Hungary’s terrain is typically flat to rolling plains, hills, and low mountains on the Slovakian border. The country’s mean elevation: 143 m, elevation extremes; lowest point: Tisza River 78 m, highest point: Kekes 1,014 m.
The general climate in the country; temperate: cold, cloudy, humid winters: warm summers.
The total number of border countries is 7, Austria 321 km, Croatia 348 km, Romania 424 km, Serbia 164 km, Slovakia 627 km, Slovenia 94 km, Ukraine 128 km are the neighboring nations with the indicated border lengths. Hungary’s coastline is 0 km (landlocked country), while its marital claims are: none. Waterways: 1,622 km (most on Danube River) (2011). Land use: agricultural land: 58.9%; arable land 48.5%; permanent crops 2%; permanent pasture 8.4%; forest: 22.5%; other: 18.6% (2011 estimate).
The population in Hungary 9,825,704 (July 2018 estimate), urban population: 71.2% of total population (2015), major urban area’s population: BUDAPEST (capital) 1.714 million (2015), while Hungary has a fairly even distribution throughout most of the country, with urban areas attracting larger and denser populations. Their spoken languages are: Hungarian (official language) 99.6%, English 16%, German 11.2%, Russian 1.6%, Romanian 1.3%, French 1.2%, other 4.2%. Note shares sum to more than 100% because some respondents gave more than one answer on the census; Hungarian is the mother tongue of 98.9% of Hungarian speakers (2011 estimate). Main religions in Hungary are Roman Catholic 37.2%, Calvinist 11.6%, Lutheran 2.2%, Greek Catholic 1.8%, other 1.9%, none 18.2%, unspecified 27.2% (2011 estimate). The nation uses a civil legal system influenced by the German model. It is a(n) parliamentary republic, National holiday(s) Saint Stephen’s Day, 20 August.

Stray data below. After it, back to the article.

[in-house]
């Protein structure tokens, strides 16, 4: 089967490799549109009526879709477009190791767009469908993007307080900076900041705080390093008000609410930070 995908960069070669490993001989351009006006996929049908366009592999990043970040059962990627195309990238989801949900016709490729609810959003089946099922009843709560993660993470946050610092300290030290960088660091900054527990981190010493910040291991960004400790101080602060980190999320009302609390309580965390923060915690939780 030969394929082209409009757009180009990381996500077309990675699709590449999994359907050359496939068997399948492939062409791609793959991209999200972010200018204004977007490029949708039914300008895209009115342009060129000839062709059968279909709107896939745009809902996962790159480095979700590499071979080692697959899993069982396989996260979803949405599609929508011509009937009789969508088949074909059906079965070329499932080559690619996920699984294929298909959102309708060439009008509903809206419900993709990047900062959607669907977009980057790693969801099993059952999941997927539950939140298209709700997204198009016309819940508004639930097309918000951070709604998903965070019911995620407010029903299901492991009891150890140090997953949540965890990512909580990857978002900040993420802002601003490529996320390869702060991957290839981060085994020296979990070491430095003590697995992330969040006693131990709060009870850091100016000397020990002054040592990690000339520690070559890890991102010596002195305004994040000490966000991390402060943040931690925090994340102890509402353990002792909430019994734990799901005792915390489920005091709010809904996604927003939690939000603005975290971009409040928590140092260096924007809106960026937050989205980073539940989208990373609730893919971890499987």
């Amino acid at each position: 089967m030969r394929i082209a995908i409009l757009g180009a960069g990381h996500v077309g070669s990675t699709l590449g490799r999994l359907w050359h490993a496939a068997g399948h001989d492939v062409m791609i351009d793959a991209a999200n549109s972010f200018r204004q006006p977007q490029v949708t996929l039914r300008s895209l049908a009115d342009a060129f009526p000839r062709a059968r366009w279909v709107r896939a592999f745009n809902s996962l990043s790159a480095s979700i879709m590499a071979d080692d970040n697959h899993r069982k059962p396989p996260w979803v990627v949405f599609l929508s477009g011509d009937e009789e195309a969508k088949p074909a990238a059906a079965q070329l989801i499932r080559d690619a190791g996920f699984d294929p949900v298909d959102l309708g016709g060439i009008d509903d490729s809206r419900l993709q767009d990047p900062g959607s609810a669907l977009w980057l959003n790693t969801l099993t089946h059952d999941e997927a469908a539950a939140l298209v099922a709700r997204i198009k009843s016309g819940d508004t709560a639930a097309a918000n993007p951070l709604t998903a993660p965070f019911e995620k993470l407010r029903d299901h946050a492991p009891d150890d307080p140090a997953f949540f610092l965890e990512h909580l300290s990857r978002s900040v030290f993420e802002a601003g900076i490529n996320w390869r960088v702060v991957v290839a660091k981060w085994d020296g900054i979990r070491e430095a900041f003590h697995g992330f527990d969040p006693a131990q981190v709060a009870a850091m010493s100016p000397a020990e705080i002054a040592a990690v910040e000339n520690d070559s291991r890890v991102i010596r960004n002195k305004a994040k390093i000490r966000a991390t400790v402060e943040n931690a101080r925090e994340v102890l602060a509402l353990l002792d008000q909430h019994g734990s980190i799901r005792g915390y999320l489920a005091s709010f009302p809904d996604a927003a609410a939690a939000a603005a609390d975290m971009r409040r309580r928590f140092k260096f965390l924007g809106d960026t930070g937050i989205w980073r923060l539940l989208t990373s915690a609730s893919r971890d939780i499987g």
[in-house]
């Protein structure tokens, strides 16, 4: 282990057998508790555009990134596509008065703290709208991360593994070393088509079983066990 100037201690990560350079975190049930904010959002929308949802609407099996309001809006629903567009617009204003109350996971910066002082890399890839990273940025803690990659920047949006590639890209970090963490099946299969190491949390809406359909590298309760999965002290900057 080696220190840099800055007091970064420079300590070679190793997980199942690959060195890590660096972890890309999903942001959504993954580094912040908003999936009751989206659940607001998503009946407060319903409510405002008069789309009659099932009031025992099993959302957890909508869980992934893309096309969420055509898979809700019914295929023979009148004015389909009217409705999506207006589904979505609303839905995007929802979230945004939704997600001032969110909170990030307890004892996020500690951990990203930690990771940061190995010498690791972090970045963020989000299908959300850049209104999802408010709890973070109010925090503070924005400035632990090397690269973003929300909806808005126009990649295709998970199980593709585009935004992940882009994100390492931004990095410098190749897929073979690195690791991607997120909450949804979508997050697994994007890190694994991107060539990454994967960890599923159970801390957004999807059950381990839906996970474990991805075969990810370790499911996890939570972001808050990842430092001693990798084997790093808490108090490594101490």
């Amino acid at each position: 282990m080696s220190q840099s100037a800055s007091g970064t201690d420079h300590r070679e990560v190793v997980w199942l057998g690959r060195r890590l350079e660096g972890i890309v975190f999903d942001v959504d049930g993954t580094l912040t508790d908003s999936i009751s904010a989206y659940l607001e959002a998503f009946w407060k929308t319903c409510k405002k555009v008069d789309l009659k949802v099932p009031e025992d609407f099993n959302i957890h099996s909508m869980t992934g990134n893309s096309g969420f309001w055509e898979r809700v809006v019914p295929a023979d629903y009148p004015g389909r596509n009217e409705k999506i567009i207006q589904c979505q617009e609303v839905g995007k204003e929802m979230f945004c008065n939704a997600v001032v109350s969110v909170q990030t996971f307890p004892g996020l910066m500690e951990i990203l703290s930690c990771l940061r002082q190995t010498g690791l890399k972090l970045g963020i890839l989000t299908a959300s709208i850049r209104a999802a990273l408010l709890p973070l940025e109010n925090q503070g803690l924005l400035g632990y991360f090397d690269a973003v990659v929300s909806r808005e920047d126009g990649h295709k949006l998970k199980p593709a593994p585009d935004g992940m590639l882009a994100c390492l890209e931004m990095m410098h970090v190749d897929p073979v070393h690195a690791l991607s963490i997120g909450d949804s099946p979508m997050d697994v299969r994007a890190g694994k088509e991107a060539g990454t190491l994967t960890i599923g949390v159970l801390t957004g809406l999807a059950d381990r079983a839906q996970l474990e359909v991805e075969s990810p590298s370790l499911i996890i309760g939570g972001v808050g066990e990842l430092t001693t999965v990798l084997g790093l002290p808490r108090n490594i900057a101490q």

Economic overview for the country: Hungary has transitioned from a centrally planned to a market-driven economy with a per capita income approximately two-thirds of the EU-28 average; However, in recent years, the government has become more involved in managing the economy. Budapest has implemented unorthodox economic policies to boost household consumption and has relied on EU-funded development projects to generate growth. Following the fall of communism in 1990, Hungary experienced a drop-off in exports and financial assistance from the former Soviet Union.